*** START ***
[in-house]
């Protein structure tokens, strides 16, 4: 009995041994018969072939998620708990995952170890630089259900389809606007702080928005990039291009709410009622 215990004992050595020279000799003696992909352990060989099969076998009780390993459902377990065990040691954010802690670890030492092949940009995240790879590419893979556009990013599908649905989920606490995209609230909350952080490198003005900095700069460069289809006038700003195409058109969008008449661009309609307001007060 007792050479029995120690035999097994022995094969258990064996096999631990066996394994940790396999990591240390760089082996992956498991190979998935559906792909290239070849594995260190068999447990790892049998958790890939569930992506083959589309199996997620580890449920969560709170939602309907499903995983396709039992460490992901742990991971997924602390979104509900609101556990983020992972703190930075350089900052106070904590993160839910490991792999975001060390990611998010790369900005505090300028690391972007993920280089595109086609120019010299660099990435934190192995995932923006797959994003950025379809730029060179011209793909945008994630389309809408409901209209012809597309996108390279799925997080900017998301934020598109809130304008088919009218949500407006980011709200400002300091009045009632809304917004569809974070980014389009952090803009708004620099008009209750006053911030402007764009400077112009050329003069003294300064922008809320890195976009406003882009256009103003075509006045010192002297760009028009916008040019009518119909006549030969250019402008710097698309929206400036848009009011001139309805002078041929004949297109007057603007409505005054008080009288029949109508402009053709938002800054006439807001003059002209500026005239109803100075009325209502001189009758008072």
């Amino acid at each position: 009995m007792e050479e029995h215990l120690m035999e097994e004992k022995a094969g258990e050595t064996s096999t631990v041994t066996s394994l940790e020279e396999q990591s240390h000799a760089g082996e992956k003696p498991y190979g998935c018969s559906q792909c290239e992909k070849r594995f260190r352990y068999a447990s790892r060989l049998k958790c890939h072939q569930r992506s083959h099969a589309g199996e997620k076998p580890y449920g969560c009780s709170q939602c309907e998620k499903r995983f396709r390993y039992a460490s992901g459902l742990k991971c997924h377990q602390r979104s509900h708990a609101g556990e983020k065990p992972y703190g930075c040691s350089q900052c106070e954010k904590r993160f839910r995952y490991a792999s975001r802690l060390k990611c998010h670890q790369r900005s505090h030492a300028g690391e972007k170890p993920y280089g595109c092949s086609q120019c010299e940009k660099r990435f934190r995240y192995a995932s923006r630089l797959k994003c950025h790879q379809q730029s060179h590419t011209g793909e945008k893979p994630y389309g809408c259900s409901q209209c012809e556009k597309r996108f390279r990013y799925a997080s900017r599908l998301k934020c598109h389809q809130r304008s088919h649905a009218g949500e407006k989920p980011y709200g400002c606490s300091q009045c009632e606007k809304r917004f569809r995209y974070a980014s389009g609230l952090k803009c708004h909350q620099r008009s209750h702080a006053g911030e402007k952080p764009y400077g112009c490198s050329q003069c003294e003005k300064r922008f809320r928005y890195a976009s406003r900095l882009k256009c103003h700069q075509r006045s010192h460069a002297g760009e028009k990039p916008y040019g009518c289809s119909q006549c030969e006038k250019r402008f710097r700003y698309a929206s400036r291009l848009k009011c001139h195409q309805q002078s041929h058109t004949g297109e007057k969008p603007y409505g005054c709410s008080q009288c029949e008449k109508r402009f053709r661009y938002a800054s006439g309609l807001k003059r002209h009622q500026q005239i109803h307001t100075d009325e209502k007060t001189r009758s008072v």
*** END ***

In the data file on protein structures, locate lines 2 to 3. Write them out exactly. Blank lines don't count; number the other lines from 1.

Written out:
């Protein structure tokens, strides 16, 4: 009995041994018969072939998620708990995952170890630089259900389809606007702080928005990039291009709410009622 215990004992050595020279000799003696992909352990060989099969076998009780390993459902377990065990040691954010802690670890030492092949940009995240790879590419893979556009990013599908649905989920606490995209609230909350952080490198003005900095700069460069289809006038700003195409058109969008008449661009309609307001007060 007792050479029995120690035999097994022995094969258990064996096999631990066996394994940790396999990591240390760089082996992956498991190979998935559906792909290239070849594995260190068999447990790892049998958790890939569930992506083959589309199996997620580890449920969560709170939602309907499903995983396709039992460490992901742990991971997924602390979104509900609101556990983020992972703190930075350089900052106070904590993160839910490991792999975001060390990611998010790369900005505090300028690391972007993920280089595109086609120019010299660099990435934190192995995932923006797959994003950025379809730029060179011209793909945008994630389309809408409901209209012809597309996108390279799925997080900017998301934020598109809130304008088919009218949500407006980011709200400002300091009045009632809304917004569809974070980014389009952090803009708004620099008009209750006053911030402007764009400077112009050329003069003294300064922008809320890195976009406003882009256009103003075509006045010192002297760009028009916008040019009518119909006549030969250019402008710097698309929206400036848009009011001139309805002078041929004949297109007057603007409505005054008080009288029949109508402009053709938002800054006439807001003059002209500026005239109803100075009325209502001189009758008072």
């Amino acid at each position: 009995m007792e050479e029995h215990l120690m035999e097994e004992k022995a094969g258990e050595t064996s096999t631990v041994t066996s394994l940790e020279e396999q990591s240390h000799a760089g082996e992956k003696p498991y190979g998935c018969s559906q792909c290239e992909k070849r594995f260190r352990y068999a447990s790892r060989l049998k958790c890939h072939q569930r992506s083959h099969a589309g199996e997620k076998p580890y449920g969560c009780s709170q939602c309907e998620k499903r995983f396709r390993y039992a460490s992901g459902l742990k991971c997924h377990q602390r979104s509900h708990a609101g556990e983020k065990p992972y703190g930075c040691s350089q900052c106070e954010k904590r993160f839910r995952y490991a792999s975001r802690l060390k990611c998010h670890q790369r900005s505090h030492a300028g690391e972007k170890p993920y280089g595109c092949s086609q120019c010299e940009k660099r990435f934190r995240y192995a995932s923006r630089l797959k994003c950025h790879q379809q730029s060179h590419t011209g793909e945008k893979p994630y389309g809408c259900s409901q209209c012809e556009k597309r996108f390279r990013y799925a997080s900017r599908l998301k934020c598109h389809q809130r304008s088919h649905a009218g949500e407006k989920p980011y709200g400002c606490s300091q009045c009632e606007k809304r917004f569809r995209y974070a980014s389009g609230l952090k803009c708004h909350q620099r008009s209750h702080a006053g911030e402007k952080p764009y400077g112009c490198s050329q003069c003294e003005k300064r922008f809320r928005y890195a976009s406003r900095l882009k256009c103003h700069q075509r006045s010192h460069a002297g760009e028009k990039p916008y040019g009518c289809s119909q006549c030969e006038k250019r402008f710097r700003y698309a929206s400036r291009l848009k009011c001139h195409q309805q002078s041929h058109t004949g297109e007057k969008p603007y409505g005054c709410s008080q009288c029949e008449k109508r402009f053709r661009y938002a800054s006439g309609l807001k003059r002209h009622q500026q005239i109803h307001t100075d009325e209502k007060t001189r009758s008072v």